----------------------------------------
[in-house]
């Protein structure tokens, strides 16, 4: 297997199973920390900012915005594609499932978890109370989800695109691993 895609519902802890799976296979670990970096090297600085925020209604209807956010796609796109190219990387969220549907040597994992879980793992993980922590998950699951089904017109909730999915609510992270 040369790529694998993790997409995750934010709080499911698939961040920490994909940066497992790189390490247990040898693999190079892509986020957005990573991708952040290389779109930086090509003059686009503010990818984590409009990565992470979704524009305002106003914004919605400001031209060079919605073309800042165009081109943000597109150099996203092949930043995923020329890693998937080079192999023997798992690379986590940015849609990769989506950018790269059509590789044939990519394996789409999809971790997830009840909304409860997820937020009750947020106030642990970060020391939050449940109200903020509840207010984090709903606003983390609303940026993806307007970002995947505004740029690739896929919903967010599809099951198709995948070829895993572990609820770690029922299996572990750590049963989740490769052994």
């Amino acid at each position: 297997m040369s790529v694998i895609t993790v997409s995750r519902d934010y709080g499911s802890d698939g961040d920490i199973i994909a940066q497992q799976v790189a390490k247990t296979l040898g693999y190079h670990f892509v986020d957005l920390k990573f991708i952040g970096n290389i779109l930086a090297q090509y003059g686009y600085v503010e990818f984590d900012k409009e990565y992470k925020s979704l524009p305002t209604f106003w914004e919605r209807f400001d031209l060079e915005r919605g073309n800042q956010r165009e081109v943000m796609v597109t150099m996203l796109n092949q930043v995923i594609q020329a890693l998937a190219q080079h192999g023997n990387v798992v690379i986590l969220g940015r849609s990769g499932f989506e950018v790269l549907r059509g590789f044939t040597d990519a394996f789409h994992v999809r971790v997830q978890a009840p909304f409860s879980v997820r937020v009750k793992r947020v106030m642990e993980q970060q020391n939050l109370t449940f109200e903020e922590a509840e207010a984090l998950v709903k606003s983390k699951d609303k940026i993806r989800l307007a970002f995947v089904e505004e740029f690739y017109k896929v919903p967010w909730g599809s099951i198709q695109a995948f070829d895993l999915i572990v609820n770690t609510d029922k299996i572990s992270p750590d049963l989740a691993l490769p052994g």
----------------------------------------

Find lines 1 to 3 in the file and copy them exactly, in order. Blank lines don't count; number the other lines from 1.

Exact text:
[in-house]
């Protein structure tokens, strides 16, 4: 297997199973920390900012915005594609499932978890109370989800695109691993 895609519902802890799976296979670990970096090297600085925020209604209807956010796609796109190219990387969220549907040597994992879980793992993980922590998950699951089904017109909730999915609510992270 040369790529694998993790997409995750934010709080499911698939961040920490994909940066497992790189390490247990040898693999190079892509986020957005990573991708952040290389779109930086090509003059686009503010990818984590409009990565992470979704524009305002106003914004919605400001031209060079919605073309800042165009081109943000597109150099996203092949930043995923020329890693998937080079192999023997798992690379986590940015849609990769989506950018790269059509590789044939990519394996789409999809971790997830009840909304409860997820937020009750947020106030642990970060020391939050449940109200903020509840207010984090709903606003983390609303940026993806307007970002995947505004740029690739896929919903967010599809099951198709995948070829895993572990609820770690029922299996572990750590049963989740490769052994």
């Amino acid at each position: 297997m040369s790529v694998i895609t993790v997409s995750r519902d934010y709080g499911s802890d698939g961040d920490i199973i994909a940066q497992q799976v790189a390490k247990t296979l040898g693999y190079h670990f892509v986020d957005l920390k990573f991708i952040g970096n290389i779109l930086a090297q090509y003059g686009y600085v503010e990818f984590d900012k409009e990565y992470k925020s979704l524009p305002t209604f106003w914004e919605r209807f400001d031209l060079e915005r919605g073309n800042q956010r165009e081109v943000m796609v597109t150099m996203l796109n092949q930043v995923i594609q020329a890693l998937a190219q080079h192999g023997n990387v798992v690379i986590l969220g940015r849609s990769g499932f989506e950018v790269l549907r059509g590789f044939t040597d990519a394996f789409h994992v999809r971790v997830q978890a009840p909304f409860s879980v997820r937020v009750k793992r947020v106030m642990e993980q970060q020391n939050l109370t449940f109200e903020e922590a509840e207010a984090l998950v709903k606003s983390k699951d609303k940026i993806r989800l307007a970002f995947v089904e505004e740029f690739y017109k896929v919903p967010w909730g599809s099951i198709q695109a995948f070829d895993l999915i572990v609820n770690t609510d029922k299996i572990s992270p750590d049963l989740a691993l490769p052994g």